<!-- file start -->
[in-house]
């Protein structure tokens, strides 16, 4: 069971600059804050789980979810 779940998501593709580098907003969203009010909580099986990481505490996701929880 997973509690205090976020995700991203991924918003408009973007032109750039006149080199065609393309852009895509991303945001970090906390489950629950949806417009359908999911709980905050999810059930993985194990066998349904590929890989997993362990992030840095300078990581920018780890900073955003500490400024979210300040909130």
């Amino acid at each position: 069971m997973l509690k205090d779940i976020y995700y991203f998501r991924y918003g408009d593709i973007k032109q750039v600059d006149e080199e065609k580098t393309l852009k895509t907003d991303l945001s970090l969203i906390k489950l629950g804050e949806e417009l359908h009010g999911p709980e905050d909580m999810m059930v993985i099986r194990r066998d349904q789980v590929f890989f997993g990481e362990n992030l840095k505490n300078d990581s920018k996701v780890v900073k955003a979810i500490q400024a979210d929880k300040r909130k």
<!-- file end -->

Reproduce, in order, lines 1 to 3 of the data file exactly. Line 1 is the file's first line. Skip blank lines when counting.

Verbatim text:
[in-house]
């Protein structure tokens, strides 16, 4: 069971600059804050789980979810 779940998501593709580098907003969203009010909580099986990481505490996701929880 997973509690205090976020995700991203991924918003408009973007032109750039006149080199065609393309852009895509991303945001970090906390489950629950949806417009359908999911709980905050999810059930993985194990066998349904590929890989997993362990992030840095300078990581920018780890900073955003500490400024979210300040909130």
């Amino acid at each position: 069971m997973l509690k205090d779940i976020y995700y991203f998501r991924y918003g408009d593709i973007k032109q750039v600059d006149e080199e065609k580098t393309l852009k895509t907003d991303l945001s970090l969203i906390k489950l629950g804050e949806e417009l359908h009010g999911p709980e905050d909580m999810m059930v993985i099986r194990r066998d349904q789980v590929f890989f997993g990481e362990n992030l840095k505490n300078d990581s920018k996701v780890v900073k955003a979810i500490q400024a979210d929880k300040r909130k």